Zooming way, way past Wall Street estimates, at least for the most part, Apple announced Wendesday that its third-quarter profits soared nearly 125% over the same quarter last year, to $7.31 billon, or $7.79 per diluted share. Total sales through June 25, 2011 reached $28.57 billion. As I said, way, way ahead of Wall Street estimates that pegged potential sales at $25 billion for the quarter.
This record-breaker compares to $15.70 billion sales and a net quarterly profit of $2.35 billon, or $3.51 per diluted share, in the comparable quarter last year.
But the specifics are even more compelling. Compared to industry estimates that Apple would sell over 16 million iPhones, they actually moved 20.34 million units, despite the fact that the iPhone 4 is over a year old and, in smartphone parlance, somewhat long in the tooth. Indeed, the next iPhone is not expected before late August or perhaps September, but customers don't seem to care.
After disappointing analysts by selling less than five million iPads last quarter — and some were skeptical of Apple's claims they couldn't meet demand — this time they managed to move 9.25 million. That's way ahead of estimates that mostly came in at under eight million. More to the point, Apple has just begun to catch up with demand, with one to three-day shipping times quoted at their online storefront. At the same time, there are reports that Research In Motion is about to discontinue the Wi-Fi version of the slow-selling BlackBerry PlayBook.
In response to the unexpectedly good news, Apple's stock quickly surged to the "magic" level of $403.33, and the sky's the limit it seems.
The only figure that came up at somewhat less than expected was Mac sales, at 3.95 million, which still represented a 14 percent unit increase over last year, ahead of the PC industry as a whole. Some analysts were suggesting over four million, but it's also fair to say that some customers might be holding back in anticipation of a MacBook Air refresh, which has been expected for several weeks. Right now, it may will be that Apple was indeed waiting for the release of Lion, so the new OS could be preloaded on the latest and greatest Macs. If that's the case, we'll know soon enough, after the July 20th debut of Lion.
These days, the iPod seems an afterthought. Sales fell 20 percent to 7.54 million units, which isn't so bad, but it's also clear that this is one product line that will fade slowly, except for customers who don't want to have their music players embedded in a smartphone or tablet. Indeed, iPod touches accounted for half those sales.
If you want to check more of the hard numbers at first hand, there's always Apple's official media release on the subject, which is why I only try to cover the basics in articles of this sort. Besides, that information only represents the start of proper coverage of Apple's financials.
In Apple's quarterly conference call with analysts following release of the quarterly financials, it was announced that 91% of Fortune 500 companies are using or testing the iPhone as their primary smartphone. At the same time, 86% of such companies are deploying or testing the iPad; 47% of Global 500 companies are also working with iPads. So much for the suggestion by certain critics that the iPad is a flash in the pan that can only cater to customers with lots of time on their hands. Funny how Apple is almost constantly underestimated.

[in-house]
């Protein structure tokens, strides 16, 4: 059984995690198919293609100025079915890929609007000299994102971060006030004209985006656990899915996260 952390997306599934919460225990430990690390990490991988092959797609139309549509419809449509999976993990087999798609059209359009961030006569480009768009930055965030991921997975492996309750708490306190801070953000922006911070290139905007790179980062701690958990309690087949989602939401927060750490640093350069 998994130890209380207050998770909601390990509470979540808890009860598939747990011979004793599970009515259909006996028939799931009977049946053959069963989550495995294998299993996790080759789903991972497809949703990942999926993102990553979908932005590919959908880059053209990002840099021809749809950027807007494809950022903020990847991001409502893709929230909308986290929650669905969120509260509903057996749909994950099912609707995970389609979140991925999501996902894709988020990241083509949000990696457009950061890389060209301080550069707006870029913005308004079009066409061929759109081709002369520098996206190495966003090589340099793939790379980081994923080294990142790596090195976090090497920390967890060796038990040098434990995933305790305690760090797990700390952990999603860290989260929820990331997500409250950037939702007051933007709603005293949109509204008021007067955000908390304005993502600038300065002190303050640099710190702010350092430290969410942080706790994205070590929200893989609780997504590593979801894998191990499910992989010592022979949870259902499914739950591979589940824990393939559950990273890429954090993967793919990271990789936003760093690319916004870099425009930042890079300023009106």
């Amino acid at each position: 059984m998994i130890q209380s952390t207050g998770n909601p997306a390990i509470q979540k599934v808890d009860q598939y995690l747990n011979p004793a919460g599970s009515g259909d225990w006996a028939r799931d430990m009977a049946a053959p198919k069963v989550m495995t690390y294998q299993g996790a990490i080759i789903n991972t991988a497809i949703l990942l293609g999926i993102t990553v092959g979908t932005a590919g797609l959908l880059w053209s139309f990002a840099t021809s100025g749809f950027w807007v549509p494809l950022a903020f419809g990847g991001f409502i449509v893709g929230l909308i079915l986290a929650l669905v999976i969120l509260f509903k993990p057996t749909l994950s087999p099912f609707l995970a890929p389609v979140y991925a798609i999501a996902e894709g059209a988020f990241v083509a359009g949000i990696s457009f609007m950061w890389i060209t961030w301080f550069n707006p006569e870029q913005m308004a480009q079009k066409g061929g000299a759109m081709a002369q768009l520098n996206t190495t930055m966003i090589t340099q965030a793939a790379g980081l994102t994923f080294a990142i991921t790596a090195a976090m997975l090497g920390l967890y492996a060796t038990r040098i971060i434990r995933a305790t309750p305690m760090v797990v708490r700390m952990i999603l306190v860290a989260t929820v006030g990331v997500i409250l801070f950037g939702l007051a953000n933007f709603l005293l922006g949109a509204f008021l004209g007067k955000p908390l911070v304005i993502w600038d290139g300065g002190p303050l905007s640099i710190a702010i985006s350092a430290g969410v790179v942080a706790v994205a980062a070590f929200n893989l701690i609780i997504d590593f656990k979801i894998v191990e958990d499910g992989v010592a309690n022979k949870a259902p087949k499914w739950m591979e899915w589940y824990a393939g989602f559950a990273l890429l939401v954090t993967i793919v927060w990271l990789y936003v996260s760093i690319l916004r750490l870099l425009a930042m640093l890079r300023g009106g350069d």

Other than the release of Lion, Apple was, as usual, coy about future products, but CFO Peter Oppenheimer did mention a "future product transition" that would impact the company's fall quarter, for which they released the usual conservative guidance of $25 billion in sales. Right now that "future product transition" is apt to be the next iPhone, a new generation of iPods, but I'm still not sold on the rumors of an iPad 3 with a higher-resolution or Retina Display. With Apple still struggling to fill orders of the existing iPad, it hardly makes sense to release something new, unless that model occupies, say, a higher position in the product lineup. Besides, the competition continues to fail miserably at delivering so-called iPad killers.
In response to questions about the Apple TV, COO Tim Cook, who is running Apple while CEO Steve Jobs remains on an indefinite sick leave, continued to call the gadget a "hobby," even though he says it "continues to do well." But he didn't say how well. He added, "We're continuing to invest in it because we think there's something there." Whether this means growing sales of similar products, or a possible Apple initiative into something altogether different, perhaps a full-fledged TV, was left unsaid as you might expect. But I still do not believe Apple wants to become yet another TV maker. Beyond that, it appears all bets are off.
And that's all I have to say, for now, about Apple's financials, ahead of going into full-bore Lion mode.
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